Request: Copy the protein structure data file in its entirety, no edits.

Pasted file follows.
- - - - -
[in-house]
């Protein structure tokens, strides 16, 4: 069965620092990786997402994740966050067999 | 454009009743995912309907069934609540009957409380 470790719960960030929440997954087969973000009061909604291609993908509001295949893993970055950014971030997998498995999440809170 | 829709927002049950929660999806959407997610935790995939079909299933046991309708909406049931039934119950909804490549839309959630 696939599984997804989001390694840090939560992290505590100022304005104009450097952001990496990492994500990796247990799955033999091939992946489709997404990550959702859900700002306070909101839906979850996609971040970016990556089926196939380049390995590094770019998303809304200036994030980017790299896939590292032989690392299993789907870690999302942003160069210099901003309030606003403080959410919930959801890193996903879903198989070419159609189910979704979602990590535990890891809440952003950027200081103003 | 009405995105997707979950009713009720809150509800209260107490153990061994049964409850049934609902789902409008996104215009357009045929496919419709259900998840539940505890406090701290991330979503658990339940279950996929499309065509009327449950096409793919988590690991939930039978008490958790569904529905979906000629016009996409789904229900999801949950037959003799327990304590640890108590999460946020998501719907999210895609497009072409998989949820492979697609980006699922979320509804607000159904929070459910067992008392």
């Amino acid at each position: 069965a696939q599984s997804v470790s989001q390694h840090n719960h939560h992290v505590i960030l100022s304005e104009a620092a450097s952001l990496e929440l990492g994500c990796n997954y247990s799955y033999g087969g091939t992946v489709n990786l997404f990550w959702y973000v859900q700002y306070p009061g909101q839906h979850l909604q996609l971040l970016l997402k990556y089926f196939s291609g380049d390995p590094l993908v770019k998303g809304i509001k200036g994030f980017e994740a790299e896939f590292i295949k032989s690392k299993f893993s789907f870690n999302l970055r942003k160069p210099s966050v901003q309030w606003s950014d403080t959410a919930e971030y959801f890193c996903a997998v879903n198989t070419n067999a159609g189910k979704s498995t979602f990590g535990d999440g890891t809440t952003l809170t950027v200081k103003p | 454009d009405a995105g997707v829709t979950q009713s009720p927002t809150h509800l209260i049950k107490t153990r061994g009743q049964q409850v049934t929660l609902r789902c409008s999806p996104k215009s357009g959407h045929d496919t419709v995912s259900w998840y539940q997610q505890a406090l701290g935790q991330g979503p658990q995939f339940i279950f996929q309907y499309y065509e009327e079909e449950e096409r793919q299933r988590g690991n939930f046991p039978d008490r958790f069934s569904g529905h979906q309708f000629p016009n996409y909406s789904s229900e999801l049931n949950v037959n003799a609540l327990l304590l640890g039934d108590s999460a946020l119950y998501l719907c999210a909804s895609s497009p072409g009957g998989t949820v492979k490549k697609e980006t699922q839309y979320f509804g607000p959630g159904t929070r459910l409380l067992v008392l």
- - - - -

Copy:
[in-house]
């Protein structure tokens, strides 16, 4: 069965620092990786997402994740966050067999 | 454009009743995912309907069934609540009957409380 470790719960960030929440997954087969973000009061909604291609993908509001295949893993970055950014971030997998498995999440809170 | 829709927002049950929660999806959407997610935790995939079909299933046991309708909406049931039934119950909804490549839309959630 696939599984997804989001390694840090939560992290505590100022304005104009450097952001990496990492994500990796247990799955033999091939992946489709997404990550959702859900700002306070909101839906979850996609971040970016990556089926196939380049390995590094770019998303809304200036994030980017790299896939590292032989690392299993789907870690999302942003160069210099901003309030606003403080959410919930959801890193996903879903198989070419159609189910979704979602990590535990890891809440952003950027200081103003 | 009405995105997707979950009713009720809150509800209260107490153990061994049964409850049934609902789902409008996104215009357009045929496919419709259900998840539940505890406090701290991330979503658990339940279950996929499309065509009327449950096409793919988590690991939930039978008490958790569904529905979906000629016009996409789904229900999801949950037959003799327990304590640890108590999460946020998501719907999210895609497009072409998989949820492979697609980006699922979320509804607000159904929070459910067992008392």
């Amino acid at each position: 069965a696939q599984s997804v470790s989001q390694h840090n719960h939560h992290v505590i960030l100022s304005e104009a620092a450097s952001l990496e929440l990492g994500c990796n997954y247990s799955y033999g087969g091939t992946v489709n990786l997404f990550w959702y973000v859900q700002y306070p009061g909101q839906h979850l909604q996609l971040l970016l997402k990556y089926f196939s291609g380049d390995p590094l993908v770019k998303g809304i509001k200036g994030f980017e994740a790299e896939f590292i295949k032989s690392k299993f893993s789907f870690n999302l970055r942003k160069p210099s966050v901003q309030w606003s950014d403080t959410a919930e971030y959801f890193c996903a997998v879903n198989t070419n067999a159609g189910k979704s498995t979602f990590g535990d999440g890891t809440t952003l809170t950027v200081k103003p | 454009d009405a995105g997707v829709t979950q009713s009720p927002t809150h509800l209260i049950k107490t153990r061994g009743q049964q409850v049934t929660l609902r789902c409008s999806p996104k215009s357009g959407h045929d496919t419709v995912s259900w998840y539940q997610q505890a406090l701290g935790q991330g979503p658990q995939f339940i279950f996929q309907y499309y065509e009327e079909e449950e096409r793919q299933r988590g690991n939930f046991p039978d008490r958790f069934s569904g529905h979906q309708f000629p016009n996409y909406s789904s229900e999801l049931n949950v037959n003799a609540l327990l304590l640890g039934d108590s999460a946020l119950y998501l719907c999210a909804s895609s497009p072409g009957g998989t949820v492979k490549k697609e980006t699922q839309y979320f509804g607000p959630g159904t929070r459910l409380l067992v008392l």